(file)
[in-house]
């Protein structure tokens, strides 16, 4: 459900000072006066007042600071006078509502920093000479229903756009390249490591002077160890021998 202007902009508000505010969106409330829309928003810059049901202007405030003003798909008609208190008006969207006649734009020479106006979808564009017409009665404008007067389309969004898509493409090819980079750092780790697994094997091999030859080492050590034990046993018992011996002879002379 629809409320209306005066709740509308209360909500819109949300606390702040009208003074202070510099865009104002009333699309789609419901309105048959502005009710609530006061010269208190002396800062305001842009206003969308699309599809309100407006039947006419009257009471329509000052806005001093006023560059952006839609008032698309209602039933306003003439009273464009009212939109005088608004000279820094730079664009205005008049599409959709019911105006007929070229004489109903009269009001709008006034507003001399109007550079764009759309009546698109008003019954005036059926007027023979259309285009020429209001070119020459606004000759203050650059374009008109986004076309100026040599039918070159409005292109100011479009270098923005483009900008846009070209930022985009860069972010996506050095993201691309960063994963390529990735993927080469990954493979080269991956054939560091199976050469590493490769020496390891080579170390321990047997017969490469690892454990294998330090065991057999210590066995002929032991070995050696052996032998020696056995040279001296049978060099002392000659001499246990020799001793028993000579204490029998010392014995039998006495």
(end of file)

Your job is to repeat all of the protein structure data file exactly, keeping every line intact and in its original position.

[in-house]
């Protein structure tokens, strides 16, 4: 459900000072006066007042600071006078509502920093000479229903756009390249490591002077160890021998 202007902009508000505010969106409330829309928003810059049901202007405030003003798909008609208190008006969207006649734009020479106006979808564009017409009665404008007067389309969004898509493409090819980079750092780790697994094997091999030859080492050590034990046993018992011996002879002379 629809409320209306005066709740509308209360909500819109949300606390702040009208003074202070510099865009104002009333699309789609419901309105048959502005009710609530006061010269208190002396800062305001842009206003969308699309599809309100407006039947006419009257009471329509000052806005001093006023560059952006839609008032698309209602039933306003003439009273464009009212939109005088608004000279820094730079664009205005008049599409959709019911105006007929070229004489109903009269009001709008006034507003001399109007550079764009759309009546698109008003019954005036059926007027023979259309285009020429209001070119020459606004000759203050650059374009008109986004076309100026040599039918070159409005292109100011479009270098923005483009900008846009070209930022985009860069972010996506050095993201691309960063994963390529990735993927080469990954493979080269991956054939560091199976050469590493490769020496390891080579170390321990047997017969490469690892454990294998330090065991057999210590066995002929032991070995050696052996032998020696056995040279001296049978060099002392000659001499246990020799001793028993000579204490029998010392014995039998006495």